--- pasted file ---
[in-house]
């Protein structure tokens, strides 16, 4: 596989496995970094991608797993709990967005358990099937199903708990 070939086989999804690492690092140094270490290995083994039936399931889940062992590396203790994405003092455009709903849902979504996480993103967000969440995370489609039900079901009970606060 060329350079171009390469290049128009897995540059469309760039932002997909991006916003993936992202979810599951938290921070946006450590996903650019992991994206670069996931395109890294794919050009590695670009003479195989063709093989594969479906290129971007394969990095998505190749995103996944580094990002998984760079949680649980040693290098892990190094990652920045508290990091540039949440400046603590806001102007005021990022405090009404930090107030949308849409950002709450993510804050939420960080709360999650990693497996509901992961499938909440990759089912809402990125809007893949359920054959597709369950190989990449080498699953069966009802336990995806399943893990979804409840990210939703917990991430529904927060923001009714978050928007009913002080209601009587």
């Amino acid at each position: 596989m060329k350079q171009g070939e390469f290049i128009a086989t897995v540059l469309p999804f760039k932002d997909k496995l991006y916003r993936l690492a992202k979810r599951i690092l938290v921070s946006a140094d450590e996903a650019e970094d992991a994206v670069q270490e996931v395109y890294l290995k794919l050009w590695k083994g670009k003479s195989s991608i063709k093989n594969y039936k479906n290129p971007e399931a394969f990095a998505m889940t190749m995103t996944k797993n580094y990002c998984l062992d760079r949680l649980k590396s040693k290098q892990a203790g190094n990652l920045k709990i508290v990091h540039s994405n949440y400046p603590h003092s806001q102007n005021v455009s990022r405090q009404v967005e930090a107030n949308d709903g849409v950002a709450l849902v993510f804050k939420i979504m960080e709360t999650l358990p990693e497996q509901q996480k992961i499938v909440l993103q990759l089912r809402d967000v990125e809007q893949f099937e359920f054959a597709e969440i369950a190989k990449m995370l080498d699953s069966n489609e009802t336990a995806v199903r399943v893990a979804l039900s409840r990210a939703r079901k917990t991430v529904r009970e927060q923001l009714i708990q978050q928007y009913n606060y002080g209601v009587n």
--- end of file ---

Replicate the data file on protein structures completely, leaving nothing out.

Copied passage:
[in-house]
């Protein structure tokens, strides 16, 4: 596989496995970094991608797993709990967005358990099937199903708990 070939086989999804690492690092140094270490290995083994039936399931889940062992590396203790994405003092455009709903849902979504996480993103967000969440995370489609039900079901009970606060 060329350079171009390469290049128009897995540059469309760039932002997909991006916003993936992202979810599951938290921070946006450590996903650019992991994206670069996931395109890294794919050009590695670009003479195989063709093989594969479906290129971007394969990095998505190749995103996944580094990002998984760079949680649980040693290098892990190094990652920045508290990091540039949440400046603590806001102007005021990022405090009404930090107030949308849409950002709450993510804050939420960080709360999650990693497996509901992961499938909440990759089912809402990125809007893949359920054959597709369950190989990449080498699953069966009802336990995806399943893990979804409840990210939703917990991430529904927060923001009714978050928007009913002080209601009587």
């Amino acid at each position: 596989m060329k350079q171009g070939e390469f290049i128009a086989t897995v540059l469309p999804f760039k932002d997909k496995l991006y916003r993936l690492a992202k979810r599951i690092l938290v921070s946006a140094d450590e996903a650019e970094d992991a994206v670069q270490e996931v395109y890294l290995k794919l050009w590695k083994g670009k003479s195989s991608i063709k093989n594969y039936k479906n290129p971007e399931a394969f990095a998505m889940t190749m995103t996944k797993n580094y990002c998984l062992d760079r949680l649980k590396s040693k290098q892990a203790g190094n990652l920045k709990i508290v990091h540039s994405n949440y400046p603590h003092s806001q102007n005021v455009s990022r405090q009404v967005e930090a107030n949308d709903g849409v950002a709450l849902v993510f804050k939420i979504m960080e709360t999650l358990p990693e497996q509901q996480k992961i499938v909440l993103q990759l089912r809402d967000v990125e809007q893949f099937e359920f054959a597709e969440i369950a190989k990449m995370l080498d699953s069966n489609e009802t336990a995806v199903r399943v893990a979804l039900s409840r990210a939703r079901k917990t991430v529904r009970e927060q923001l009714i708990q978050q928007y009913n606060y002080g209601v009587n």